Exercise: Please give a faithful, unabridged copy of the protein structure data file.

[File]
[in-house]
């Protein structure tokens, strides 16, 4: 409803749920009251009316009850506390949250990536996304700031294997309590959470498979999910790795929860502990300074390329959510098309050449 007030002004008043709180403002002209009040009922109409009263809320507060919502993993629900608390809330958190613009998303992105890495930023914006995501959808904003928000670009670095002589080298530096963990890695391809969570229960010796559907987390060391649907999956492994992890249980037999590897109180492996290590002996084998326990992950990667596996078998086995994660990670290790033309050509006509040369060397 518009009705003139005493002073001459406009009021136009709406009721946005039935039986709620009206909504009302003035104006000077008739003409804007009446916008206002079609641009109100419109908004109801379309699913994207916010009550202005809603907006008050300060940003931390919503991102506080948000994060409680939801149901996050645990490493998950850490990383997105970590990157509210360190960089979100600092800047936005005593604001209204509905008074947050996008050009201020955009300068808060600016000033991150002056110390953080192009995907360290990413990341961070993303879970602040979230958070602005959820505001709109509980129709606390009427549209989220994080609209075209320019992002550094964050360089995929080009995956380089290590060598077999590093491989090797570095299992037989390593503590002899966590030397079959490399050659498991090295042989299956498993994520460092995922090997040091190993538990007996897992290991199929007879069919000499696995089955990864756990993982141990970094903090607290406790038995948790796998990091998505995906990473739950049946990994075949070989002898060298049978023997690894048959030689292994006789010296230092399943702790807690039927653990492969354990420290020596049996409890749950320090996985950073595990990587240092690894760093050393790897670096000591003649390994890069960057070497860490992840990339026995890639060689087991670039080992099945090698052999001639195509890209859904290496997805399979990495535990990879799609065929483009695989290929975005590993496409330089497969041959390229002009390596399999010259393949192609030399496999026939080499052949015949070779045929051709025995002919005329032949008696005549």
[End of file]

[in-house]
């Protein structure tokens, strides 16, 4: 409803749920009251009316009850506390949250990536996304700031294997309590959470498979999910790795929860502990300074390329959510098309050449 007030002004008043709180403002002209009040009922109409009263809320507060919502993993629900608390809330958190613009998303992105890495930023914006995501959808904003928000670009670095002589080298530096963990890695391809969570229960010796559907987390060391649907999956492994992890249980037999590897109180492996290590002996084998326990992950990667596996078998086995994660990670290790033309050509006509040369060397 518009009705003139005493002073001459406009009021136009709406009721946005039935039986709620009206909504009302003035104006000077008739003409804007009446916008206002079609641009109100419109908004109801379309699913994207916010009550202005809603907006008050300060940003931390919503991102506080948000994060409680939801149901996050645990490493998950850490990383997105970590990157509210360190960089979100600092800047936005005593604001209204509905008074947050996008050009201020955009300068808060600016000033991150002056110390953080192009995907360290990413990341961070993303879970602040979230958070602005959820505001709109509980129709606390009427549209989220994080609209075209320019992002550094964050360089995929080009995956380089290590060598077999590093491989090797570095299992037989390593503590002899966590030397079959490399050659498991090295042989299956498993994520460092995922090997040091190993538990007996897992290991199929007879069919000499696995089955990864756990993982141990970094903090607290406790038995948790796998990091998505995906990473739950049946990994075949070989002898060298049978023997690894048959030689292994006789010296230092399943702790807690039927653990492969354990420290020596049996409890749950320090996985950073595990990587240092690894760093050393790897670096000591003649390994890069960057070497860490992840990339026995890639060689087991670039080992099945090698052999001639195509890209859904290496997805399979990495535990990879799609065929483009695989290929975005590993496409330089497969041959390229002009390596399999010259393949192609030399496999026939080499052949015949070779045929051709025995002919005329032949008696005549």